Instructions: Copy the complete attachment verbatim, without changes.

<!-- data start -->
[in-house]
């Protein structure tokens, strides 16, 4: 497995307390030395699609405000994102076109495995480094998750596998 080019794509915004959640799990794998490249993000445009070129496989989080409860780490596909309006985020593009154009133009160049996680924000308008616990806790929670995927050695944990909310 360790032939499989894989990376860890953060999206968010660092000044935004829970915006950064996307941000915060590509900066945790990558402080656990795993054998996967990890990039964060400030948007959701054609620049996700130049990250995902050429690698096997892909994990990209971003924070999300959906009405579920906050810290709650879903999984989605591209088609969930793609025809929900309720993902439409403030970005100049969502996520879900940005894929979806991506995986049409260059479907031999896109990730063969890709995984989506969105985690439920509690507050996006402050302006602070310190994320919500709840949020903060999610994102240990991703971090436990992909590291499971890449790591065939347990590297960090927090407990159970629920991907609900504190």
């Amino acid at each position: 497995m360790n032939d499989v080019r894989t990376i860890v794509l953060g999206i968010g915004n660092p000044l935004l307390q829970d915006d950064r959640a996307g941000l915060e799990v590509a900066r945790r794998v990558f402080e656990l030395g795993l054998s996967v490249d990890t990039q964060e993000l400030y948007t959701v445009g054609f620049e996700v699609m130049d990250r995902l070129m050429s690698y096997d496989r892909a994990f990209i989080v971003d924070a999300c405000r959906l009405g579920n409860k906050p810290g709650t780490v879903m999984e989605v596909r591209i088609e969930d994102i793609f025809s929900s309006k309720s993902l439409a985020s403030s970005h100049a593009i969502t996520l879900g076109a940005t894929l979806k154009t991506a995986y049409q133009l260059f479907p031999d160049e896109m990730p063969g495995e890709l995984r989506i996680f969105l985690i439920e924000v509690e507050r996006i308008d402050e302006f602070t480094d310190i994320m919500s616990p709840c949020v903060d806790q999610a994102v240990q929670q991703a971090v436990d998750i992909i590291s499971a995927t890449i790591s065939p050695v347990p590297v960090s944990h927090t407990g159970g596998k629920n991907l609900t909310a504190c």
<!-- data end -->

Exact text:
[in-house]
């Protein structure tokens, strides 16, 4: 497995307390030395699609405000994102076109495995480094998750596998 080019794509915004959640799990794998490249993000445009070129496989989080409860780490596909309006985020593009154009133009160049996680924000308008616990806790929670995927050695944990909310 360790032939499989894989990376860890953060999206968010660092000044935004829970915006950064996307941000915060590509900066945790990558402080656990795993054998996967990890990039964060400030948007959701054609620049996700130049990250995902050429690698096997892909994990990209971003924070999300959906009405579920906050810290709650879903999984989605591209088609969930793609025809929900309720993902439409403030970005100049969502996520879900940005894929979806991506995986049409260059479907031999896109990730063969890709995984989506969105985690439920509690507050996006402050302006602070310190994320919500709840949020903060999610994102240990991703971090436990992909590291499971890449790591065939347990590297960090927090407990159970629920991907609900504190």
């Amino acid at each position: 497995m360790n032939d499989v080019r894989t990376i860890v794509l953060g999206i968010g915004n660092p000044l935004l307390q829970d915006d950064r959640a996307g941000l915060e799990v590509a900066r945790r794998v990558f402080e656990l030395g795993l054998s996967v490249d990890t990039q964060e993000l400030y948007t959701v445009g054609f620049e996700v699609m130049d990250r995902l070129m050429s690698y096997d496989r892909a994990f990209i989080v971003d924070a999300c405000r959906l009405g579920n409860k906050p810290g709650t780490v879903m999984e989605v596909r591209i088609e969930d994102i793609f025809s929900s309006k309720s993902l439409a985020s403030s970005h100049a593009i969502t996520l879900g076109a940005t894929l979806k154009t991506a995986y049409q133009l260059f479907p031999d160049e896109m990730p063969g495995e890709l995984r989506i996680f969105l985690i439920e924000v509690e507050r996006i308008d402050e302006f602070t480094d310190i994320m919500s616990p709840c949020v903060d806790q999610a994102v240990q929670q991703a971090v436990d998750i992909i590291s499971a995927t890449i790591s065939p050695v347990p590297v960090s944990h927090t407990g159970g596998k629920n991907l609900t909310a504190c």